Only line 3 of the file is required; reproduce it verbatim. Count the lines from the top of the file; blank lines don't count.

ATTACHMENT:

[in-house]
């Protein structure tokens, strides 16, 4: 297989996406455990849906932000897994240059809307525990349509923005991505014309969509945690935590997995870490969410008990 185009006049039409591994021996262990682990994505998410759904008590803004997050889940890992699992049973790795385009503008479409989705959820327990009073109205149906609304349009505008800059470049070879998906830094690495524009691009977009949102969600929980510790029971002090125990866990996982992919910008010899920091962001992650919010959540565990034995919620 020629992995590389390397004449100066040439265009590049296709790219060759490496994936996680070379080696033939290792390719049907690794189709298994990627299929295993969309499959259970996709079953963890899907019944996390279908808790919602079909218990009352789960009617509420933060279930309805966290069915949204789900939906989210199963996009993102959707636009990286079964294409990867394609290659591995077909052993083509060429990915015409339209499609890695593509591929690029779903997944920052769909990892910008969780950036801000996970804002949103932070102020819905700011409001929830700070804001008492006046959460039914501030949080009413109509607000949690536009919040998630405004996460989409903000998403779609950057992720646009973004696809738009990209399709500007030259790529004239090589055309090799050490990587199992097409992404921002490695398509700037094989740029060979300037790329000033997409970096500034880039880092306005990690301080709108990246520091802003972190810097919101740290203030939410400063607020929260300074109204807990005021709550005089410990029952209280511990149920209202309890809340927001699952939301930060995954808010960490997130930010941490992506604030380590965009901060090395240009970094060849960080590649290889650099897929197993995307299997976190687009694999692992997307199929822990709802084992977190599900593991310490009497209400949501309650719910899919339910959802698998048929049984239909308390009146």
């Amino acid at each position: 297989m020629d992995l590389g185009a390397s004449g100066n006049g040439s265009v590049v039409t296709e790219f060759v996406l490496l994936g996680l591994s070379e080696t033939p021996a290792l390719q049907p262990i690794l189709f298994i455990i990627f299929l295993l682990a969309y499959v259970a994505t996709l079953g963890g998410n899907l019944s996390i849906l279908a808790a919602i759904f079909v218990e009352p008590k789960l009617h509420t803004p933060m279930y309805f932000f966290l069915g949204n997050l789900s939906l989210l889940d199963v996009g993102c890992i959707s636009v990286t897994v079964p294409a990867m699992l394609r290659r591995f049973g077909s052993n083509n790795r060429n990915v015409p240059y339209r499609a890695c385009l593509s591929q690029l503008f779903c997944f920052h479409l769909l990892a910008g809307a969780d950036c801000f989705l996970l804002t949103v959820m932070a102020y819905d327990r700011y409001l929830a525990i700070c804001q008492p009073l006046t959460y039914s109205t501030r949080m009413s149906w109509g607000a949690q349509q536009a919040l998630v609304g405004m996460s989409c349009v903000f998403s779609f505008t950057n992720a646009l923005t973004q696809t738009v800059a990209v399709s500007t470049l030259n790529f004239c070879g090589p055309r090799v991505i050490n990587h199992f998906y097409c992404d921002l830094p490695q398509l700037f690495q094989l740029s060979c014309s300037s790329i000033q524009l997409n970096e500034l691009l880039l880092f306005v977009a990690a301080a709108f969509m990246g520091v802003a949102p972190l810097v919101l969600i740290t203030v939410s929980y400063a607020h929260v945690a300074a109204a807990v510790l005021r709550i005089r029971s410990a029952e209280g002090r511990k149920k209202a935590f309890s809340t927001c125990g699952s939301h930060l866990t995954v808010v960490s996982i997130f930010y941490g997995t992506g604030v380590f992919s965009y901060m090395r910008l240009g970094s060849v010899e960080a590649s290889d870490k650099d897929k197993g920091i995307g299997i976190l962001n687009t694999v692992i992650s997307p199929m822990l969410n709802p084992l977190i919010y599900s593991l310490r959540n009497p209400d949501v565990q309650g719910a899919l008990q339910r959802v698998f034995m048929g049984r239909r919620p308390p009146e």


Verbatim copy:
């Amino acid at each position: 297989m020629d992995l590389g185009a390397s004449g100066n006049g040439s265009v590049v039409t296709e790219f060759v996406l490496l994936g996680l591994s070379e080696t033939p021996a290792l390719q049907p262990i690794l189709f298994i455990i990627f299929l295993l682990a969309y499959v259970a994505t996709l079953g963890g998410n899907l019944s996390i849906l279908a808790a919602i759904f079909v218990e009352p008590k789960l009617h509420t803004p933060m279930y309805f932000f966290l069915g949204n997050l789900s939906l989210l889940d199963v996009g993102c890992i959707s636009v990286t897994v079964p294409a990867m699992l394609r290659r591995f049973g077909s052993n083509n790795r060429n990915v015409p240059y339209r499609a890695c385009l593509s591929q690029l503008f779903c997944f920052h479409l769909l990892a910008g809307a969780d950036c801000f989705l996970l804002t949103v959820m932070a102020y819905d327990r700011y409001l929830a525990i700070c804001q008492p009073l006046t959460y039914s109205t501030r949080m009413s149906w109509g607000a949690q349509q536009a919040l998630v609304g405004m996460s989409c349009v903000f998403s779609f505008t950057n992720a646009l923005t973004q696809t738009v800059a990209v399709s500007t470049l030259n790529f004239c070879g090589p055309r090799v991505i050490n990587h199992f998906y097409c992404d921002l830094p490695q398509l700037f690495q094989l740029s060979c014309s300037s790329i000033q524009l997409n970096e500034l691009l880039l880092f306005v977009a990690a301080a709108f969509m990246g520091v802003a949102p972190l810097v919101l969600i740290t203030v939410s929980y400063a607020h929260v945690a300074a109204a807990v510790l005021r709550i005089r029971s410990a029952e209280g002090r511990k149920k209202a935590f309890s809340t927001c125990g699952s939301h930060l866990t995954v808010v960490s996982i997130f930010y941490g997995t992506g604030v380590f992919s965009y901060m090395r910008l240009g970094s060849v010899e960080a590649s290889d870490k650099d897929k197993g920091i995307g299997i976190l962001n687009t694999v692992i992650s997307p199929m822990l969410n709802p084992l977190i919010y599900s593991l310490r959540n009497p209400d949501v565990q309650g719910a899919l008990q339910r959802v698998f034995m048929g049984r239909r919620p308390p009146e």